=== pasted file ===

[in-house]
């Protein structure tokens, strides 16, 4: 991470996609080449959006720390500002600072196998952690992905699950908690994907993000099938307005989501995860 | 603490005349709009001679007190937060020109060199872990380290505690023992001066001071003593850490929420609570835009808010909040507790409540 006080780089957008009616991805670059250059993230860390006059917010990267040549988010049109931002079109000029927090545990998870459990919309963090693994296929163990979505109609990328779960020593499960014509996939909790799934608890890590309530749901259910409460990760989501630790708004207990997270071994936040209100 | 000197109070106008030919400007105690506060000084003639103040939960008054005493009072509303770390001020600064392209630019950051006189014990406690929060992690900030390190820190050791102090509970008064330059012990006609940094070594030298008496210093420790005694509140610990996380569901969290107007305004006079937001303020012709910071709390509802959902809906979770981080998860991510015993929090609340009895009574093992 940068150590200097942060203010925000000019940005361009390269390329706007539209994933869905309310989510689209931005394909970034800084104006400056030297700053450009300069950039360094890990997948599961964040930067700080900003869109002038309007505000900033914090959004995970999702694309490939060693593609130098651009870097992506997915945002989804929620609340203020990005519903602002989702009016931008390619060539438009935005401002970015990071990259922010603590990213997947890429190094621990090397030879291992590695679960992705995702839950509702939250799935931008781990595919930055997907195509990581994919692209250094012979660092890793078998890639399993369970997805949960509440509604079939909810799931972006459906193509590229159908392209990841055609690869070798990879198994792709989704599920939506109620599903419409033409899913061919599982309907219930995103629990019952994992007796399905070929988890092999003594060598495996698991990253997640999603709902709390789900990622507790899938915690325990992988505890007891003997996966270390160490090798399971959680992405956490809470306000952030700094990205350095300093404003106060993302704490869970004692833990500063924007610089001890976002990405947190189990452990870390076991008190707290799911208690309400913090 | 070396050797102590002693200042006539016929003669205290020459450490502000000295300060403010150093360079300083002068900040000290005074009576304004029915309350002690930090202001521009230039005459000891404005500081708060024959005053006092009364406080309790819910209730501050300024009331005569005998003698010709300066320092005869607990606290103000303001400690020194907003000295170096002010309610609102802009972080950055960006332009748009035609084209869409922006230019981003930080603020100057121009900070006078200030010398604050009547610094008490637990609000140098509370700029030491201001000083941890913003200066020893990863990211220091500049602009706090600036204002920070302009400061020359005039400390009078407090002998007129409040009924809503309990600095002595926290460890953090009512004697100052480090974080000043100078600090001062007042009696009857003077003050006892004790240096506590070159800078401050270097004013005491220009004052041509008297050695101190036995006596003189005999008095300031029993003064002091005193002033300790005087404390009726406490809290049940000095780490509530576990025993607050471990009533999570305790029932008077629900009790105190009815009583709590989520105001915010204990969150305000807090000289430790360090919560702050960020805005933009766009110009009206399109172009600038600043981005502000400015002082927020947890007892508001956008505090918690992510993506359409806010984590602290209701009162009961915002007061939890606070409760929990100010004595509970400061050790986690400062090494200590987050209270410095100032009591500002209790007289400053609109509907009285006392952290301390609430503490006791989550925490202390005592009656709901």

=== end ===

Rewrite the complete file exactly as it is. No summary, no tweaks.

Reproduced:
[in-house]
């Protein structure tokens, strides 16, 4: 991470996609080449959006720390500002600072196998952690992905699950908690994907993000099938307005989501995860 | 603490005349709009001679007190937060020109060199872990380290505690023992001066001071003593850490929420609570835009808010909040507790409540 006080780089957008009616991805670059250059993230860390006059917010990267040549988010049109931002079109000029927090545990998870459990919309963090693994296929163990979505109609990328779960020593499960014509996939909790799934608890890590309530749901259910409460990760989501630790708004207990997270071994936040209100 | 000197109070106008030919400007105690506060000084003639103040939960008054005493009072509303770390001020600064392209630019950051006189014990406690929060992690900030390190820190050791102090509970008064330059012990006609940094070594030298008496210093420790005694509140610990996380569901969290107007305004006079937001303020012709910071709390509802959902809906979770981080998860991510015993929090609340009895009574093992 940068150590200097942060203010925000000019940005361009390269390329706007539209994933869905309310989510689209931005394909970034800084104006400056030297700053450009300069950039360094890990997948599961964040930067700080900003869109002038309007505000900033914090959004995970999702694309490939060693593609130098651009870097992506997915945002989804929620609340203020990005519903602002989702009016931008390619060539438009935005401002970015990071990259922010603590990213997947890429190094621990090397030879291992590695679960992705995702839950509702939250799935931008781990595919930055997907195509990581994919692209250094012979660092890793078998890639399993369970997805949960509440509604079939909810799931972006459906193509590229159908392209990841055609690869070798990879198994792709989704599920939506109620599903419409033409899913061919599982309907219930995103629990019952994992007796399905070929988890092999003594060598495996698991990253997640999603709902709390789900990622507790899938915690325990992988505890007891003997996966270390160490090798399971959680992405956490809470306000952030700094990205350095300093404003106060993302704490869970004692833990500063924007610089001890976002990405947190189990452990870390076991008190707290799911208690309400913090 | 070396050797102590002693200042006539016929003669205290020459450490502000000295300060403010150093360079300083002068900040000290005074009576304004029915309350002690930090202001521009230039005459000891404005500081708060024959005053006092009364406080309790819910209730501050300024009331005569005998003698010709300066320092005869607990606290103000303001400690020194907003000295170096002010309610609102802009972080950055960006332009748009035609084209869409922006230019981003930080603020100057121009900070006078200030010398604050009547610094008490637990609000140098509370700029030491201001000083941890913003200066020893990863990211220091500049602009706090600036204002920070302009400061020359005039400390009078407090002998007129409040009924809503309990600095002595926290460890953090009512004697100052480090974080000043100078600090001062007042009696009857003077003050006892004790240096506590070159800078401050270097004013005491220009004052041509008297050695101190036995006596003189005999008095300031029993003064002091005193002033300790005087404390009726406490809290049940000095780490509530576990025993607050471990009533999570305790029932008077629900009790105190009815009583709590989520105001915010204990969150305000807090000289430790360090919560702050960020805005933009766009110009009206399109172009600038600043981005502000400015002082927020947890007892508001956008505090918690992510993506359409806010984590602290209701009162009961915002007061939890606070409760929990100010004595509970400061050790986690400062090494200590987050209270410095100032009591500002209790007289400053609109509907009285006392952290301390609430503490006791989550925490202390005592009656709901």